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Issue 13, 2016
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Combining density functional theory (DFT) and collision cross-section (CCS) calculations to analyze the gas-phase behaviour of small molecules and their protonation site isomers

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Abstract

Electrospray ion mobility-mass spectrometry (IM-MS) data show that for some small molecules, two (or even more) ions with identical sum formula and mass, but distinct drift times are observed. In spite of showing their own unique and characteristic fragmentation spectra in MS/MS, no configurational or constitutional isomers are found to be present in solution. Instead the observation and separation of such ions appears to be inherent to their gas-phase behaviour during ion mobility experiments. The origin of multiple drift times is thought to be the result of protonation site isomers (‘protomers’). Although some important properties of protomers have been highlighted by other studies, correlating the experimental collision cross-sections (CCSs) with calculated values has proven to be a major difficulty. As a model, this study uses the pharmaceutical compound melphalan and a number of related molecules with alternative (gas-phase) protonation sites. Our study combines density functional theory (DFT) calculations with modified MobCal methods (e.g. nitrogen-based Trajectory Method algorithm) for the calculation of theoretical CCS values. Calculated structures can be linked to experimentally observed signals, and a strong correlation is found between the difference of the calculated dipole moments of the protomer pairs and their experimental CCS separation.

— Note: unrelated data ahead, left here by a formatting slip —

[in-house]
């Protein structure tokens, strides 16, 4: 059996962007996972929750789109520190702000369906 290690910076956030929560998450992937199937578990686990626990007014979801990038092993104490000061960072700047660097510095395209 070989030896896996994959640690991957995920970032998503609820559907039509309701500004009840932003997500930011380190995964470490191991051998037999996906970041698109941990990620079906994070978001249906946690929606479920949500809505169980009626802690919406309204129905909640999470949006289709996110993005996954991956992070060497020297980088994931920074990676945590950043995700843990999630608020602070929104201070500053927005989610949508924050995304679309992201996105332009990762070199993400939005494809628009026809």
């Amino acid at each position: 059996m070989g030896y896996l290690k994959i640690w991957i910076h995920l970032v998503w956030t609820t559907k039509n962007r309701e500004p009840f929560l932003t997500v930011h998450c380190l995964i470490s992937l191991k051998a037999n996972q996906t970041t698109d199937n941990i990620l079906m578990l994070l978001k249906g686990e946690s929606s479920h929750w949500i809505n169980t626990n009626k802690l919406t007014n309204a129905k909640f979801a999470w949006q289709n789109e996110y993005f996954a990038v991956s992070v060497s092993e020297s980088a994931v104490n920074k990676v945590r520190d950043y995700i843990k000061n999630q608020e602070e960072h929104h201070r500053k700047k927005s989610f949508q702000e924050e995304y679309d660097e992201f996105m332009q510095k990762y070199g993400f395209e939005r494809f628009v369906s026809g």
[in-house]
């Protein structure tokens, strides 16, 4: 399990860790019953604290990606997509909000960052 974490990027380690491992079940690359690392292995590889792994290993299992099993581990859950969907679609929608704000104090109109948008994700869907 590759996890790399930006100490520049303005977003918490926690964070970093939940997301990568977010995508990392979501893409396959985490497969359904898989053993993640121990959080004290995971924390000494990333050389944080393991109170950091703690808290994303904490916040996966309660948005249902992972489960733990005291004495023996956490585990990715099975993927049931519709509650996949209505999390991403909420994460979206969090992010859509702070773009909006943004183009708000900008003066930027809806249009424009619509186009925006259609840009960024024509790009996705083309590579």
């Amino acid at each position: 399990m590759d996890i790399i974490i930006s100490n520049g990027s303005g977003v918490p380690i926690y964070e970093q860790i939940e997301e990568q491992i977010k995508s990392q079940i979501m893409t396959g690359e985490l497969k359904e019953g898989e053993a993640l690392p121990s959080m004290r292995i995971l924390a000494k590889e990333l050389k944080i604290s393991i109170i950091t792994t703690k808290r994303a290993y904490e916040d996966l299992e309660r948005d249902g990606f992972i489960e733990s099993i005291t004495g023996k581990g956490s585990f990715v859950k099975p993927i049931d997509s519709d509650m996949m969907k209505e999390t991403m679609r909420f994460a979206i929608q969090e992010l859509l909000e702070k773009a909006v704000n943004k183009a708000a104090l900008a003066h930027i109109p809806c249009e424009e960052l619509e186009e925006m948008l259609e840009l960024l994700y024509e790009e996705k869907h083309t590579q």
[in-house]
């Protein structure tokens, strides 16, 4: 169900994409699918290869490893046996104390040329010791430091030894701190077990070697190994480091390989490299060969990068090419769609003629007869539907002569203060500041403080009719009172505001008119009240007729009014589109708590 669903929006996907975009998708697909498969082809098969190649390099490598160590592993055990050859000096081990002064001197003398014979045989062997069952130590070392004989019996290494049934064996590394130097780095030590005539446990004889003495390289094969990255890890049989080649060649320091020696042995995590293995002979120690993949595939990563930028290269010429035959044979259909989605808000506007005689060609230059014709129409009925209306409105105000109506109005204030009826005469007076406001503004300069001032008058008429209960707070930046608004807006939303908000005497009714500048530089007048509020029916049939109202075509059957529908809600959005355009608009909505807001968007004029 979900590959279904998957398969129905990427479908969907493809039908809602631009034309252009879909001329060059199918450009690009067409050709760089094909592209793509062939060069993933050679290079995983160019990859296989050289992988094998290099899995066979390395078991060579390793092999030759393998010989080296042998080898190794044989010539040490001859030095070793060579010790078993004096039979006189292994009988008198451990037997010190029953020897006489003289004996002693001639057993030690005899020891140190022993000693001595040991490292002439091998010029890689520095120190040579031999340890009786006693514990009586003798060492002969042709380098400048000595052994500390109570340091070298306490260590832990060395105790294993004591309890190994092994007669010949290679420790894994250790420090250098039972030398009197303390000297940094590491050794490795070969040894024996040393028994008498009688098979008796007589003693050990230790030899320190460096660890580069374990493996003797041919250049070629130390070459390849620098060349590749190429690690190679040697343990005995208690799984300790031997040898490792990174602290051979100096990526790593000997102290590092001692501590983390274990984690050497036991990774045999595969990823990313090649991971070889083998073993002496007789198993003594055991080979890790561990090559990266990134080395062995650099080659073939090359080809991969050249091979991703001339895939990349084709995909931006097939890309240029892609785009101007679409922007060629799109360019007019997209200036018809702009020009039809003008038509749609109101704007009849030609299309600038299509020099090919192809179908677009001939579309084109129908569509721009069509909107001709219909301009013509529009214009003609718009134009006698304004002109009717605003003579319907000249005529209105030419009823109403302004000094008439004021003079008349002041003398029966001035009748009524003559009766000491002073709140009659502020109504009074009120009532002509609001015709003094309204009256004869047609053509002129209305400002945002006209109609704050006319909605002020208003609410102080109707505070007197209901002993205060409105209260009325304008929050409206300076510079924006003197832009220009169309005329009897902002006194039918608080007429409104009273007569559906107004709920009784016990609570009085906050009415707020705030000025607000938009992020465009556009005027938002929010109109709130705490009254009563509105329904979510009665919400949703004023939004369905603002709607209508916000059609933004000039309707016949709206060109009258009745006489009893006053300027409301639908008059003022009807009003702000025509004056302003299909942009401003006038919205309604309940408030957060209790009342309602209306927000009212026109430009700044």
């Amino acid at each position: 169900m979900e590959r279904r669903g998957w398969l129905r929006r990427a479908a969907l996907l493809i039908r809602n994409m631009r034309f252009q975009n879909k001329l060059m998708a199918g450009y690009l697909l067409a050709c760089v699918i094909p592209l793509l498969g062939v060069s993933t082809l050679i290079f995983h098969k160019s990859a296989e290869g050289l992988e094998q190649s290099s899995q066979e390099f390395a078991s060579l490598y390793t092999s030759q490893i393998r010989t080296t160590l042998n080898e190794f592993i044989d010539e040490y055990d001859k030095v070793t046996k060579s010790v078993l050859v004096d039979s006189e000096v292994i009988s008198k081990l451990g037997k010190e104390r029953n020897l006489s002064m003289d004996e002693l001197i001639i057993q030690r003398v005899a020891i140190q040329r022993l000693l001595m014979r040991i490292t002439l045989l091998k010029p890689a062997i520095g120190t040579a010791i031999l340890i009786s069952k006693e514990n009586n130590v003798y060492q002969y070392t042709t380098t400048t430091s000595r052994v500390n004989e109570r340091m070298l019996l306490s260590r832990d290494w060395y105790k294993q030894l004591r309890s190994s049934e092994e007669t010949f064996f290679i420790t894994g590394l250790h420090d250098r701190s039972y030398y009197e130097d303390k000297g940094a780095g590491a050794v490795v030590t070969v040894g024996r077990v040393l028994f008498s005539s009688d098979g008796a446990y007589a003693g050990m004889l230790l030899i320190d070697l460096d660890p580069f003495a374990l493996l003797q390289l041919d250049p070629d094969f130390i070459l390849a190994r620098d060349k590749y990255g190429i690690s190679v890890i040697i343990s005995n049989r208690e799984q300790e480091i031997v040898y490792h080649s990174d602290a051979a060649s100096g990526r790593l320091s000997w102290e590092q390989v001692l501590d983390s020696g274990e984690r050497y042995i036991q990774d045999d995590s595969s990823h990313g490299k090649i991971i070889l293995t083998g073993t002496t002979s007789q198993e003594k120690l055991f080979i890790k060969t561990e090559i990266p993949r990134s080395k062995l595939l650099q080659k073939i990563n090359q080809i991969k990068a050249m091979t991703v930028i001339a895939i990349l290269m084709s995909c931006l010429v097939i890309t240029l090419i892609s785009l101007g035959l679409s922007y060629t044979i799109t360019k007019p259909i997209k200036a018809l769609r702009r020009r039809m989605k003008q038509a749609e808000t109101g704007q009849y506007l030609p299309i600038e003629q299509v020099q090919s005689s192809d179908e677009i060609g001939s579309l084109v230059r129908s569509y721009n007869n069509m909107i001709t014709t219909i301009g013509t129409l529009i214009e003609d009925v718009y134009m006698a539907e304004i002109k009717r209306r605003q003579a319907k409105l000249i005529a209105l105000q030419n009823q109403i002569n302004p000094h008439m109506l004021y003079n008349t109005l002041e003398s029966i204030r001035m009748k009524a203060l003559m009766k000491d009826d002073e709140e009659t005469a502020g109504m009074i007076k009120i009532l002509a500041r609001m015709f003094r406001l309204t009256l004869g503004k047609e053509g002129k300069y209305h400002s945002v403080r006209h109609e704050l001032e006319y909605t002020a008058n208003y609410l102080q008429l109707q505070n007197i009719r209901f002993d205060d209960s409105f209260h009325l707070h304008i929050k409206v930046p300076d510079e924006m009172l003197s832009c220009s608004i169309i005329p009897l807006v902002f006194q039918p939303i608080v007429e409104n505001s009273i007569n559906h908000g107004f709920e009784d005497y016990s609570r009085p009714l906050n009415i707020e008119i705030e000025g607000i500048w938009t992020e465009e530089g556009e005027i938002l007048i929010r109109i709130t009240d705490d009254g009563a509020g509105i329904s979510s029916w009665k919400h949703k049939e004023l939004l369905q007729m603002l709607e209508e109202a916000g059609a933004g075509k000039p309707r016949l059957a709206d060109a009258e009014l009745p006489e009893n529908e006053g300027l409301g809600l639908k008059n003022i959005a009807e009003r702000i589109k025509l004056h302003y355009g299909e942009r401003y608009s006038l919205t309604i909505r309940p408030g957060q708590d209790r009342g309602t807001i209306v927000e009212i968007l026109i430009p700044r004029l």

Graphical abstract: Combining density functional theory (DFT) and collision cross-section (CCS) calculations to analyze the gas-phase behaviour of small molecules and their protonation site isomers

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Publication details

The article was received on 29 Nov 2015, accepted on 31 May 2016 and first published on 31 May 2016


Article type: Paper
DOI: 10.1039/C5AN02456K
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Citation: Analyst, 2016,141, 4044-4054

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    Combining density functional theory (DFT) and collision cross-section (CCS) calculations to analyze the gas-phase behaviour of small molecules and their protonation site isomers

    J. Boschmans, S. Jacobs, J. P. Williams, M. Palmer, K. Richardson, K. Giles, C. Lapthorn, W. A. Herrebout, F. Lemière and F. Sobott, Analyst, 2016, 141, 4044
    DOI: 10.1039/C5AN02456K

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